Kroger last year announced the expansion to 400 stores of its Scan, Bag, Go technology, which lets customers scan items and ring themselves up.
And toward the end of last year, Kroger announced the creation of its first robotic warehouse in Monroe, Ohio, designed by online grocery retailer Ocado, which will likely open in two years, followed by 20 more locations.
Retailers not embracing artificial intelligence yet should be knocking each other down in the race to embrace it before they’re obsolete, given the enthusiasm among the top three.
Small Grocers Fight Back With AI
It’s not just the big chains using artificial intelligence. Employees at Earth Fare stores in 10 states in the Southeast, Mid-Atlantic and Midwest are being more creative, generating more ideas and improving their skills.
What’s behind all this is the introduction of artificial intelligence. In 2016, Fletcher, N.C.-based Earth Fare began working with Daisy Intelligence, based in Concord, Ontario.
Earth Fare president and CEO Frank Scorpiniti wanted to use his people where he could maximize their potential: in helping grow and reinvent his stores. He’s also been able to spend a lot more time on training, because AI is helping him claw back time for his workforce.
Another goal of the collaboration was to promote the right products in Earth Fare’s flyer. “Daisy has allowed us to be more impactful with what we have in the flyer. We can do as many sales or more and can draw more feet into the store because the products in the flyer hit and punch more than they used to,” Scorpiniti says. “That allows us to adjust everyday pricing, sometimes lower, because we don’t have the margin drain that having another, say, 20 items in the flyer would create.”
Since Earth Fare has been working with Daisy, comparable store sales have jumped by 5% each year and the chain has had the ability to expand; it opened its 52nd store in March. “It applies science to the frequency of what items to put on sale,” Scorpiniti says. “Also it helps understand cannibalization—so it’s not all net incremental. We now also look at accompanying sales to the products we put on the flyer.”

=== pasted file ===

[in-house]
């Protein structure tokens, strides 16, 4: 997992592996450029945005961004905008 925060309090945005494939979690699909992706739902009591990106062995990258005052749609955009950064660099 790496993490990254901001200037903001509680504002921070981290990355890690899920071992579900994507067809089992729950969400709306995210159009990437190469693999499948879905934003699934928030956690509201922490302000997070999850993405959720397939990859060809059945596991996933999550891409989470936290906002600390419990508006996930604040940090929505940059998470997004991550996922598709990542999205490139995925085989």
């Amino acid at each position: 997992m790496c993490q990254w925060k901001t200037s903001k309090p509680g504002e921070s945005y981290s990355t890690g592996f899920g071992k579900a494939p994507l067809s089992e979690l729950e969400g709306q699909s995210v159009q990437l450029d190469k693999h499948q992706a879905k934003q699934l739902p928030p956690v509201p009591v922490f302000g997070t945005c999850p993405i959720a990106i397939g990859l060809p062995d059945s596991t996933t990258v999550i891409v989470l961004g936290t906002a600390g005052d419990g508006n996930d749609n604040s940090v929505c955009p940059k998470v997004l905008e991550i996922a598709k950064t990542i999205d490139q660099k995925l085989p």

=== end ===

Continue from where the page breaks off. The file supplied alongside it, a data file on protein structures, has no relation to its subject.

Building a Better Bottom Line
Save-On-Foods, based in Langley Township, British Columbia, started working with Daisy more than two years ago.
“We needed to take the next step in trying to get more bang for our buck, especially with advertising and what we promote, and we needed to go to AI to start down that path,” says Terry Piwek, general manager of drug stores for Save-On-Foods.
Daisy ranks the items at Save-On-Foods that drive the most sales and decides which items should go into stores’ flyers. It chooses which promotions to offer and changes them up. “It’s still early stages but indications are that it’s delivering a better bottom line,” Piwek says, “because it’s recommending the right things to promote at the right time.”
Where Daisy has made a big difference is with associated sales, he says, such as increases in sales of buns when hamburgers are on sale. “Every item has an associated sale that comes with it and it offsets the investment we make on the promotions,” he says.
Daisy has also had a big effect on prices, showing that small changes don’t affect units sold or sales. Gary Saarenvirta, Daisy’s founder and CEO, says he’s helping smaller retailers fight back against the grocery giants as they drive prices down.
“Retailers perceive they have a price problem and have an issue selecting the right products to promote,” Saarenvirta says. “They’re not seeing the margins they used to. This is a way to level the playing field. We help them be as efficient as they can with pricing and promotions.”